Websites for the non technical

Discussion in 'NZ Computing' started by JJ Williams, Oct 24, 2003.

  1. JJ Williams

    JJ Williams Guest

    I've been asked to give some advice to a Parish who want to build a website.
    They'll be wanting to update content fairly frequently (on a weekly basis)
    and it would be sensible to assume that there won't be anyone available to
    do any kind of tech support in the long term although someone (not atheistic
    old me I hope) could set up a few pages for them to get started.

    The ideal situation would be for them to use some kind of browser based
    content management so that anyone with a browser and a password could add
    content (and maybe some charming animated gifs of flickering candles) to the
    site as required.

    I know there are such systems - I've had a look at some - but has anyone any
    experience of them? Do you have any recommendations? It has to be dead easy
    so that, if the resident 'expert' leaves, someone else with very little
    computer literacy can step into their place. And because there may not be
    much continuity of the people doing it, it would help if they don't have to
    install anything special locally. It also has to be reasonably inexpensive.
    They don't mind paying reasonable fees for hosting/domain registration etc.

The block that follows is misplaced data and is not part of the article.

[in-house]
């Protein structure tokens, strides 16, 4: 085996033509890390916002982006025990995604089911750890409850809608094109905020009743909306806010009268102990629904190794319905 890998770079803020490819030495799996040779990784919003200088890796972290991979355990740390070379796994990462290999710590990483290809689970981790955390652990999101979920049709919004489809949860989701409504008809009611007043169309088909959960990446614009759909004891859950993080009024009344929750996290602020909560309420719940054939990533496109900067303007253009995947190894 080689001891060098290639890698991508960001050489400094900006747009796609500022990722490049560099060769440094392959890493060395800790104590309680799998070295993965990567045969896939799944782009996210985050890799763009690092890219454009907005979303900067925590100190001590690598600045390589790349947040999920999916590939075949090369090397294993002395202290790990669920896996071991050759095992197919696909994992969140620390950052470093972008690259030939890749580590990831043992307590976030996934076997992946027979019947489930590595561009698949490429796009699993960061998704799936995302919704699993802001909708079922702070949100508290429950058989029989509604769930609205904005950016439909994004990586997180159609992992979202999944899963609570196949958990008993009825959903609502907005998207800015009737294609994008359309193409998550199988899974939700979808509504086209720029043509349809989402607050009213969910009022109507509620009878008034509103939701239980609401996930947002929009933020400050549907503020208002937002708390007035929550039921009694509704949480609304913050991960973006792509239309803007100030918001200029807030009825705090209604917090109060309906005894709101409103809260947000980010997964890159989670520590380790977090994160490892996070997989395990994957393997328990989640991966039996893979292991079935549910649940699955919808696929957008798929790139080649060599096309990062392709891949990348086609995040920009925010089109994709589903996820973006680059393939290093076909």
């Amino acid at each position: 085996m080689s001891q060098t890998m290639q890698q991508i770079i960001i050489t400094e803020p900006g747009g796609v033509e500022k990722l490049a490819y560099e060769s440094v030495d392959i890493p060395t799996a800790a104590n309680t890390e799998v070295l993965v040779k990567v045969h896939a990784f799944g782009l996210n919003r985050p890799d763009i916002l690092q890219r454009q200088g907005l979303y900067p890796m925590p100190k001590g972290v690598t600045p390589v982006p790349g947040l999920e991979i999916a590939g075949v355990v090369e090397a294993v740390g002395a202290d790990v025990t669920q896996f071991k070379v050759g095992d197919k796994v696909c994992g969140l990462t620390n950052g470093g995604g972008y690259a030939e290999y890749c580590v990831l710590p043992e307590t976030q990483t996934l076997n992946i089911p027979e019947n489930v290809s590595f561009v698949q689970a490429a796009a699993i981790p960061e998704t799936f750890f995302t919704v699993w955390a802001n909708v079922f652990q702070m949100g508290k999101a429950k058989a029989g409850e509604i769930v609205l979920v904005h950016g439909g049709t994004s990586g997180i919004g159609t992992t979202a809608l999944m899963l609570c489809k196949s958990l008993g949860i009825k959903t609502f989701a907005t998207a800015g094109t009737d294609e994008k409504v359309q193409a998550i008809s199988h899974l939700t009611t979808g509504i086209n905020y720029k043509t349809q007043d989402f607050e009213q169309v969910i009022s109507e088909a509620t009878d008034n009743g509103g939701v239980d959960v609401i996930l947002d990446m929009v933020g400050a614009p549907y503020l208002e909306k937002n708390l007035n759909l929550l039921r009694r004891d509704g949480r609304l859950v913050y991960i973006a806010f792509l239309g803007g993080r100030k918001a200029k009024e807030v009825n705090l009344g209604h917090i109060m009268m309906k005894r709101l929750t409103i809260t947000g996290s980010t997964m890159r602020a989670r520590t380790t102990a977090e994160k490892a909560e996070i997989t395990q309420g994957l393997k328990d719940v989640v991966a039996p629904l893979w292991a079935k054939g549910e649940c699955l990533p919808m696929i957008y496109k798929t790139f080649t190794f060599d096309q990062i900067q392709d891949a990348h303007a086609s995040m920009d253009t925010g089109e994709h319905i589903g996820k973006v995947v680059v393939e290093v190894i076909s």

J
    JJ Williams, Oct 24, 2003
    #1
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  2. JJ Williams

    madknoxie Guest

    In article <bnag7g$cjd$>,
    "JJ Williams" <> wrote:

    > I've been asked to give some advice to a Parish who want to build a website.
    > They'll be wanting to update content fairly frequently (on a weekly basis)
    > and it would be sensible to assume that there won't be anyone available to
    > do any kind of tech support in the long term although someone (not atheistic
    > old me I hope) could set up a few pages for them to get started.
    >
    > The ideal situation would be for them to use some kind of browser based
    > content management so that anyone with a browser and a password could add
    > content (and maybe some charming animated gifs of flickering candles) to the
    > site as required.
    >
    > I know there are such systems - I've had a look at some - but has anyone any
    > experience of them? Do you have any recommendations? It has to be dead easy
    > so that, if the resident 'expert' leaves, someone else with very little
    > computer literacy can step into their place. And because there may not be
    > much continuity of the people doing it, it would help if they don't have to
    > install anything special locally. It also has to be reasonably inexpensive.
    > They don't mind paying reasonable fees for hosting/domain registration etc.



    Most of my experience with CMSes has been with PHP based ones so what I
    type here will be a bit biased towards that platform.

    There are the more traditional CMSes like PHP-Nuke and PostNuke but they
    may come across as a little too technical for the Parish. One I highly